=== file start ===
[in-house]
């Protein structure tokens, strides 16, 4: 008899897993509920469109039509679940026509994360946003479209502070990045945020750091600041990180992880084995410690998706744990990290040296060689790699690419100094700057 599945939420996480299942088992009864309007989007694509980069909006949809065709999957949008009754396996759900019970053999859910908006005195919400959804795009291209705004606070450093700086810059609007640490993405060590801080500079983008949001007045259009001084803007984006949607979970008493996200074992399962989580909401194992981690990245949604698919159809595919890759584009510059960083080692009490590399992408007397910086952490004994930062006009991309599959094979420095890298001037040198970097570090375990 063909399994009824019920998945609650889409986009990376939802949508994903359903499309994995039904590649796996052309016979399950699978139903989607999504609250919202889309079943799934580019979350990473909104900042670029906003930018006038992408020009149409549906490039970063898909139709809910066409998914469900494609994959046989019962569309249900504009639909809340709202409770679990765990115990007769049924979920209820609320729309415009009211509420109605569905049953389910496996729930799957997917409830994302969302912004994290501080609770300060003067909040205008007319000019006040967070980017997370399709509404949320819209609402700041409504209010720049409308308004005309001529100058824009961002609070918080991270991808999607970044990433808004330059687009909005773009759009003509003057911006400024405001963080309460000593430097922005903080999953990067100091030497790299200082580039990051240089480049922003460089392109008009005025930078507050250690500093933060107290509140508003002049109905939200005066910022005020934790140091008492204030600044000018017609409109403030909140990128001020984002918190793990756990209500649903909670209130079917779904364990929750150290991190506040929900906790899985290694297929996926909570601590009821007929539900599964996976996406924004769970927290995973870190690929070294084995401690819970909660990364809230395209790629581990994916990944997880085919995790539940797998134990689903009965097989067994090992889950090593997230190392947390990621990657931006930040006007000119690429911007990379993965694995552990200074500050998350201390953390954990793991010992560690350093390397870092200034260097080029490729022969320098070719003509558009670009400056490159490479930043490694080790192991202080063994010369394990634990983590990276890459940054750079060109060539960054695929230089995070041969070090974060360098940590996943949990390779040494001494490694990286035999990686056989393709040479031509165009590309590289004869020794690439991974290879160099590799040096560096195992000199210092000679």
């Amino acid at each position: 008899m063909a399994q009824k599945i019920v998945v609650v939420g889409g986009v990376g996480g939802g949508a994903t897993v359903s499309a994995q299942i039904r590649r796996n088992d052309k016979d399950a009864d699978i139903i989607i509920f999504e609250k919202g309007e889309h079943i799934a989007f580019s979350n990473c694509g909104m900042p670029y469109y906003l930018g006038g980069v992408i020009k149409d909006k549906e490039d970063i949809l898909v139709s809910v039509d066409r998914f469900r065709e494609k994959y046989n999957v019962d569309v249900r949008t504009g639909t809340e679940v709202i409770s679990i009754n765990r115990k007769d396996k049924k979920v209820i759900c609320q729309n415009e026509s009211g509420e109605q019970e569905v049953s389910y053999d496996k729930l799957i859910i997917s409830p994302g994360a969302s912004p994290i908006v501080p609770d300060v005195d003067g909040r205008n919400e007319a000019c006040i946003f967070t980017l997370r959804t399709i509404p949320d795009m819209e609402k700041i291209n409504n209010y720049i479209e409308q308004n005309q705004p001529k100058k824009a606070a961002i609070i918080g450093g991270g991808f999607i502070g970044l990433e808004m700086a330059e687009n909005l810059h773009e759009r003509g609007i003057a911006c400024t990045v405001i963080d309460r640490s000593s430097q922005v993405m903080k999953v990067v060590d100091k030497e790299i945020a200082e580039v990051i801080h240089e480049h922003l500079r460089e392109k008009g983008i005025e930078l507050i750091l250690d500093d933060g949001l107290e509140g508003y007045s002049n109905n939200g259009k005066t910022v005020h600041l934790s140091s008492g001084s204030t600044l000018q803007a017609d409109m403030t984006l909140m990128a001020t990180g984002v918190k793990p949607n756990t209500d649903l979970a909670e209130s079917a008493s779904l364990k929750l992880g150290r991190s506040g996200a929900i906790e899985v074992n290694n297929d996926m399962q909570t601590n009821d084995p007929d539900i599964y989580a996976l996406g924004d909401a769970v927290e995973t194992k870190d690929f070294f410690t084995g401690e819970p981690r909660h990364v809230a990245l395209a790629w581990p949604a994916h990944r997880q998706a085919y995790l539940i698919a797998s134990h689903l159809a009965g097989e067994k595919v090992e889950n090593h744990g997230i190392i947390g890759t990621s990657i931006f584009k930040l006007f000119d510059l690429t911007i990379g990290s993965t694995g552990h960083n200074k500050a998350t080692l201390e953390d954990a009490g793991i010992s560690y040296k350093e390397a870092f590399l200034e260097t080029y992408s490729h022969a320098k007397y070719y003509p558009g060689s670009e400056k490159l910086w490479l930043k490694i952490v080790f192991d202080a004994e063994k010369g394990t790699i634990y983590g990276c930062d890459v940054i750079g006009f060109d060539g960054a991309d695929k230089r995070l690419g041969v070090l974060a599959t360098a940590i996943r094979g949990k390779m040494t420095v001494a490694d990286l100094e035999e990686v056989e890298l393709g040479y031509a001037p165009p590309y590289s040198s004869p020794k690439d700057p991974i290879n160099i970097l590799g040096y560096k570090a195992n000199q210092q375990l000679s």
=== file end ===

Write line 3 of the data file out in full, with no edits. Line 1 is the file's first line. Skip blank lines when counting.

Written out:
């Amino acid at each position: 008899m063909a399994q009824k599945i019920v998945v609650v939420g889409g986009v990376g996480g939802g949508a994903t897993v359903s499309a994995q299942i039904r590649r796996n088992d052309k016979d399950a009864d699978i139903i989607i509920f999504e609250k919202g309007e889309h079943i799934a989007f580019s979350n990473c694509g909104m900042p670029y469109y906003l930018g006038g980069v992408i020009k149409d909006k549906e490039d970063i949809l898909v139709s809910v039509d066409r998914f469900r065709e494609k994959y046989n999957v019962d569309v249900r949008t504009g639909t809340e679940v709202i409770s679990i009754n765990r115990k007769d396996k049924k979920v209820i759900c609320q729309n415009e026509s009211g509420e109605q019970e569905v049953s389910y053999d496996k729930l799957i859910i997917s409830p994302g994360a969302s912004p994290i908006v501080p609770d300060v005195d003067g909040r205008n919400e007319a000019c006040i946003f967070t980017l997370r959804t399709i509404p949320d795009m819209e609402k700041i291209n409504n209010y720049i479209e409308q308004n005309q705004p001529k100058k824009a606070a961002i609070i918080g450093g991270g991808f999607i502070g970044l990433e808004m700086a330059e687009n909005l810059h773009e759009r003509g609007i003057a911006c400024t990045v405001i963080d309460r640490s000593s430097q922005v993405m903080k999953v990067v060590d100091k030497e790299i945020a200082e580039v990051i801080h240089e480049h922003l500079r460089e392109k008009g983008i005025e930078l507050i750091l250690d500093d933060g949001l107290e509140g508003y007045s002049n109905n939200g259009k005066t910022v005020h600041l934790s140091s008492g001084s204030t600044l000018q803007a017609d409109m403030t984006l909140m990128a001020t990180g984002v918190k793990p949607n756990t209500d649903l979970a909670e209130s079917a008493s779904l364990k929750l992880g150290r991190s506040g996200a929900i906790e899985v074992n290694n297929d996926m399962q909570t601590n009821d084995p007929d539900i599964y989580a996976l996406g924004d909401a769970v927290e995973t194992k870190d690929f070294f410690t084995g401690e819970p981690r909660h990364v809230a990245l395209a790629w581990p949604a994916h990944r997880q998706a085919y995790l539940i698919a797998s134990h689903l159809a009965g097989e067994k595919v090992e889950n090593h744990g997230i190392i947390g890759t990621s990657i931006f584009k930040l006007f000119d510059l690429t911007i990379g990290s993965t694995g552990h960083n200074k500050a998350t080692l201390e953390d954990a009490g793991i010992s560690y040296k350093e390397a870092f590399l200034e260097t080029y992408s490729h022969a320098k007397y070719y003509p558009g060689s670009e400056k490159l910086w490479l930043k490694i952490v080790f192991d202080a004994e063994k010369g394990t790699i634990y983590g990276c930062d890459v940054i750079g006009f060109d060539g960054a991309d695929k230089r995070l690419g041969v070090l974060a599959t360098a940590i996943r094979g949990k390779m040494t420095v001494a490694d990286l100094e035999e990686v056989e890298l393709g040479y031509a001037p165009p590309y590289s040198s004869p020794k690439d700057p991974i290879n160099i970097l590799g040096y560096k570090a195992n000199q210092q375990l000679s």